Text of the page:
from the server. For the time being, the
avoids this problem by using an unprivileged person and requiring the
members of secret conferences to invite the importer if they want e-mail
import to work.
The importer should do its best to thread messages. When the importer
sees a new message it needs to look at the
In-Reply-To header to
see what the message is a reply to. If the
does not exist, or if it exists but does not contain a valid Message-ID,
the last valid Message-ID of a
References header may be used
If the Message-ID of a previously imported e-mail is found, the new text should be made a comment of the replied-to text.
If the Message-ID is of the form defined below (see Message-ID), and it refers to a text exported from this server, the new text should be made a comment of the replied-to text.
This means that the importer will probably have to maintain its own database of imported texts that maps the message ID to the text number in the LysKOM database. There is no other way to find the text number for a particular imported text. Fortunately, this is exactly the same database we need to solve the multiple reception problem described above.
It has been noted that messages on some mailing lists arrive in peculiar order, with replies before the original messages. Perhaps this is due to moderation. A smart importer should be prepared to handle this, by adding a comment link when the original message eventually arrives.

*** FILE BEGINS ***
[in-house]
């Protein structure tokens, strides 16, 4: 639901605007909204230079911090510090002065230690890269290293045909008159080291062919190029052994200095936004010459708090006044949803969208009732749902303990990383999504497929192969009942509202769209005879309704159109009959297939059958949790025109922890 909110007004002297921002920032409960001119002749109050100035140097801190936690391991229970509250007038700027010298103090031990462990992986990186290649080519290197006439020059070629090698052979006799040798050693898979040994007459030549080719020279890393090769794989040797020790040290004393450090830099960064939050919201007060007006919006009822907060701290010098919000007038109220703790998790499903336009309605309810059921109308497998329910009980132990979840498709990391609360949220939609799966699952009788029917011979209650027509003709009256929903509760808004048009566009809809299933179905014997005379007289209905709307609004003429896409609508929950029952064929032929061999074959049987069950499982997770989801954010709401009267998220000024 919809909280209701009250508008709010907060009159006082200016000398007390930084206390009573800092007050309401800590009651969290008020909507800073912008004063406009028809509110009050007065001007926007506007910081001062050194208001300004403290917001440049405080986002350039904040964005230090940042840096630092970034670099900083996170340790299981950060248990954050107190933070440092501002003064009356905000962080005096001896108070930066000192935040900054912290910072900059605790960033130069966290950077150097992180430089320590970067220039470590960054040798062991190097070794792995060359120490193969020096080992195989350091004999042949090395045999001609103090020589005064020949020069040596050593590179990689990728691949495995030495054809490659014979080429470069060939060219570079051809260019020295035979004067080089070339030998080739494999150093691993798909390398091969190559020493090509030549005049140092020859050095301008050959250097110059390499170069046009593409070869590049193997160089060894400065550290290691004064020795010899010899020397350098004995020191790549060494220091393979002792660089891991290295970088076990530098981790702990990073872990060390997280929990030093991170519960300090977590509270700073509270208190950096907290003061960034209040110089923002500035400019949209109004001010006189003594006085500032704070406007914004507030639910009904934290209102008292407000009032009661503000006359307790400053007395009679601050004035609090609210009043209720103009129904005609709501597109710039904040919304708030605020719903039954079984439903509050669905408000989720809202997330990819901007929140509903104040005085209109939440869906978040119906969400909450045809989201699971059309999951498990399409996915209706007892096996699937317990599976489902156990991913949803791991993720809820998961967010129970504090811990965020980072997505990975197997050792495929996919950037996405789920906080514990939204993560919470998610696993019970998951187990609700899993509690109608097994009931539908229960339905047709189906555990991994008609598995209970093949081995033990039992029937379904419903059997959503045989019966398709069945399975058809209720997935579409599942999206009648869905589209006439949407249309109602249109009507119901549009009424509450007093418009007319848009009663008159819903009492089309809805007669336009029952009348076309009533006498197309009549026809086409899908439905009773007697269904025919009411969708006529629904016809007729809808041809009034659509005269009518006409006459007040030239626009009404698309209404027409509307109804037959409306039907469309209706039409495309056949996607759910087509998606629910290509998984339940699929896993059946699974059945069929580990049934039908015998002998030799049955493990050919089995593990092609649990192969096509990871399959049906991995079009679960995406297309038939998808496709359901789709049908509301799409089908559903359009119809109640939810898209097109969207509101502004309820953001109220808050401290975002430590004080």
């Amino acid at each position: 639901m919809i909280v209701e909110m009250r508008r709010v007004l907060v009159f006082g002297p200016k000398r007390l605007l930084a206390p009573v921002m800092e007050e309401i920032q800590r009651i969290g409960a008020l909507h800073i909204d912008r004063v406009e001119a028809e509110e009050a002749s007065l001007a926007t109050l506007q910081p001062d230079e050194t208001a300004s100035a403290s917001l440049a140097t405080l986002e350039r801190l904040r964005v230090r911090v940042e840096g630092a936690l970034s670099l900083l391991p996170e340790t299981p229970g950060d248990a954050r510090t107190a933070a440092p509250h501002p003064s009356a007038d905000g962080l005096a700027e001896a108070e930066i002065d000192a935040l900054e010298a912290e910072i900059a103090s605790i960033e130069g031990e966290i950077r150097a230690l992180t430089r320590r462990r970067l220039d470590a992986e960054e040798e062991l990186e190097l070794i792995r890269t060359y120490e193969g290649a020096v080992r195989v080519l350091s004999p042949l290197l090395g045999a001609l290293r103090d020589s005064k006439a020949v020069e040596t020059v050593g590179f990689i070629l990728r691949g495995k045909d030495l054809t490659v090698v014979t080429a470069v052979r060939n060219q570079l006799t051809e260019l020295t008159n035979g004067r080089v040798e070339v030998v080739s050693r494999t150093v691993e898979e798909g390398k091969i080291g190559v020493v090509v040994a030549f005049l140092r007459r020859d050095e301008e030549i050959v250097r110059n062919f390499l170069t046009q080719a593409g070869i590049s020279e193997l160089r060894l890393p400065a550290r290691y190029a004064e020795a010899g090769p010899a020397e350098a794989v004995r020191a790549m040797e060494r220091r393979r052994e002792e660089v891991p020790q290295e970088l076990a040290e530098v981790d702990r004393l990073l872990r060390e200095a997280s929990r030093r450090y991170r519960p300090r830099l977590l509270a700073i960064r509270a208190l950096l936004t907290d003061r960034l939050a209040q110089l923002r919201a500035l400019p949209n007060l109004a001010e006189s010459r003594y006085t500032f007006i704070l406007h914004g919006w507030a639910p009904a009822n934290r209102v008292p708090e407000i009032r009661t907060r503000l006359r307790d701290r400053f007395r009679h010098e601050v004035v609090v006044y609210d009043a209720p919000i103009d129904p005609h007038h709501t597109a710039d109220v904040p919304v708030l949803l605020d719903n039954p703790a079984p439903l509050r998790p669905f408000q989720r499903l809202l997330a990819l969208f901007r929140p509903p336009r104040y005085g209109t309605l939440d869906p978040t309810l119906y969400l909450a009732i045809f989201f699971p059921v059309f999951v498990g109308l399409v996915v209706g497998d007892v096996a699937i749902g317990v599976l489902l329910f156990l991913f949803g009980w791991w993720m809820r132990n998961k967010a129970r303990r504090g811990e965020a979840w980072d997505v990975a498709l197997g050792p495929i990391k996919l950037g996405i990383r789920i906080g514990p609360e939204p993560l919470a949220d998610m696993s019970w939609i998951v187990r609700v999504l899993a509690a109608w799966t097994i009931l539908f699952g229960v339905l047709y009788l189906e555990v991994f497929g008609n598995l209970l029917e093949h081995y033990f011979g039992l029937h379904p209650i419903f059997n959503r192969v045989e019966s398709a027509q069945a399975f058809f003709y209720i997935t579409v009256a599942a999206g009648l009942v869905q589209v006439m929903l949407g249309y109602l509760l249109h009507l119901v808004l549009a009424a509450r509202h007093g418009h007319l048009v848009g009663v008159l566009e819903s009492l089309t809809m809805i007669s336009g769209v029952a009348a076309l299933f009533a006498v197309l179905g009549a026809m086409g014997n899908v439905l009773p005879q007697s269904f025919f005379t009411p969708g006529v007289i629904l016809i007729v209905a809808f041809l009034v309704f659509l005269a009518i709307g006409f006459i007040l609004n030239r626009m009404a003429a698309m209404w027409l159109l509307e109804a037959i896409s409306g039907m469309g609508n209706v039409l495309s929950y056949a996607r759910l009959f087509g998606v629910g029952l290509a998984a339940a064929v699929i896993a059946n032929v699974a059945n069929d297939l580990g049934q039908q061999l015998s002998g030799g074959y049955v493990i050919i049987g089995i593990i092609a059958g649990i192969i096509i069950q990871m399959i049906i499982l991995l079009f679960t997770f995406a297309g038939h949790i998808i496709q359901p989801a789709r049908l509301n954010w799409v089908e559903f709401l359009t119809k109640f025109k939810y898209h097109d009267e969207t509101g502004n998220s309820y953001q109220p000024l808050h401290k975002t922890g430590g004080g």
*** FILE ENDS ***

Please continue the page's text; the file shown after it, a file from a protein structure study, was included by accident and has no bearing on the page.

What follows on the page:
One possible solution is to add a new kind of entry to the Message-ID database, mapping a Message-ID to a list of text numbers that should become comments to the message when it is imported.
An importer should try to handle e-mail messages containing MIME appendices as smart as possible. As the current LysKOM model lacks hierarchical structuring inside articles, appendices should probably be imported as comments or footnotes to the main message.
One would think that it is easy to convert the hierarchical MIME structure to a corresponding LysKOM comment tree. However, this would require creating empty interior nodes to attach some comments to.
komimportmail importer currently uses a rather
naive algorithm: All leaf parts are found. The first one gets to be the
main text, and the rest are included as comments to it.
Appendices encoded with Base64 or Quoted-Printable should be decoded.
When creating aux-items like
mx-author, text coded using the
method in RFC 2047 should be decoded.
As of this writing, an experimental e-mail exporter exists, but it is a fairly recent creation. The author of this document knows very little about how it works, so this section contains very little information.
A standard for Message-ID creation has been established. The general
The different parts are explained below:
canonical-nameaux item defines a unique name for the LysKOM system that the text was exported from. The server and port fields are set from it. If no port is specified in the
canonical-name, the port part is set to the empty string.